Aside from his background in sculpture and design, Vandermark also had a fascination with the manufacturing process itself. “I’m interested in how people work in a manufacturing environment and how it can be an engaging learning experience. There are a lot of ways to make it fun to make stuff. That’s why we do custom bikes rather than 1000 of all one size. Making things by hand has become more and more rare, and it’s that combination of craftsmanship with engineering and functionality, that makes custom bicycles such a beautiful product to build.” When it comes to his team, Vandermark says the people at Seven and their personal connection to cycling have a tremendous influence on how they think about design. “We have a strong culture of diverse cyclists and the team’s way of riding informs a lot of what we build. We have a lot of commuters, a lot of green thinkers, everything from serious road racers to bike anarchists – and that’s intentional. People’s individual passions influence the company from our designs to even the way we build our bikes.”

Before starting Seven, mountain bike racing as well as criterium and road racing were personal passions for Vandermark. After over 20 years of cycling he says his focus has shifted to pure enjoyment and exploration on a bike. “I like riding in a versatile way. Trail riding, randonneur riding, even night riding are what I’m most into these days. I like taking a road bike and doing trail riding with it – traveling an old back road or finding a road I didn’t know existed. After over 20 years of riding, you start looking at ways to continue to push what cycling can be for you as an individual.”

Looking to the future with Seven, Vandermark says he sees opportunities for the expansion of custom frame building, both in terms of how people define customization and in making custom bikes more accessible for people. He says Signature Cycles has been a long term partner with Seven in that process. “I’d like to make custom bicycles less intimidating as a concept both for riders and for shops. Signature Cycles embraces custom bikes in a way very few other retailers do. Paul and his team are very good at communicating the value and the subtleties of what a high end handmade bike can offer. It’s a leap of faith for some people and I wish more shops had that commitment to helping riders understand the difference custom can make. The whole Signature team is also committed to doing PERFECT work. They won’t accept anything less, and that keeps us all doing our absolute best work, all the time.”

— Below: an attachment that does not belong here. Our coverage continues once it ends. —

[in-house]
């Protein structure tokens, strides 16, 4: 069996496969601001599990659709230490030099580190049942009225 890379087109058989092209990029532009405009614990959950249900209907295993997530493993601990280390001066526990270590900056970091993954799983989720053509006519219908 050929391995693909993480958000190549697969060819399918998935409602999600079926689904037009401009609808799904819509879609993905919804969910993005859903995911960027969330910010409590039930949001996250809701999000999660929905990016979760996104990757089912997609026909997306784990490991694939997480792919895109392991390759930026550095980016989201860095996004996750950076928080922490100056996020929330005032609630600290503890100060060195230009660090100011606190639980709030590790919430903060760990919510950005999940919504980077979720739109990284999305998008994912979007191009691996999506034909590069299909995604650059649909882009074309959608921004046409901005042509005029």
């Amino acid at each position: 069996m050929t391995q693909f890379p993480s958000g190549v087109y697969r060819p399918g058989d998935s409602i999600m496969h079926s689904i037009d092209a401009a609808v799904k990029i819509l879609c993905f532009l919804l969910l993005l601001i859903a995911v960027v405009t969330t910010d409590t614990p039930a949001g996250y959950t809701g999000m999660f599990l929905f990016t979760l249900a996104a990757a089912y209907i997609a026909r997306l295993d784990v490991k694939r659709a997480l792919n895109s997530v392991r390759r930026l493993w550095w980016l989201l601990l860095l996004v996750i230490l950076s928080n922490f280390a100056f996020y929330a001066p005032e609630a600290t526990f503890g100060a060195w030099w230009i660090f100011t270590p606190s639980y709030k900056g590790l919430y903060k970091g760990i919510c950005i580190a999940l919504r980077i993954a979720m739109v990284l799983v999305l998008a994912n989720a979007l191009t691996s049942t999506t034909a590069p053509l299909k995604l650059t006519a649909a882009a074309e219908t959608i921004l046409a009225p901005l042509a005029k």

Though Seven was better known initially for their work with titanium, as the company and cycling trends have evolved their approach is to be “material agnostic”. It’s all about applying the right materials in the right application and this philosophy allows Seven’s design team to stay adaptable and fresh. “The bike isn’t just a tool for fitness, it’s also a tool for independence. We see that in the shift towards commuting. The high end market seems a little less race-centric. There’s more interest in utility, exploring, experimentation. As more people get into club rides, longer distance rides or dirt road riding, there are some new ways to think about road bikes. Carbon road bikes are super light and high performance but not very comfortable so metal becomes a great material again. A lot of those bikes also have a retro-classic style now and I think there’s room for a whole new approach in that category.”

External Links

Signature Cycles gallery of Seven custom bikes.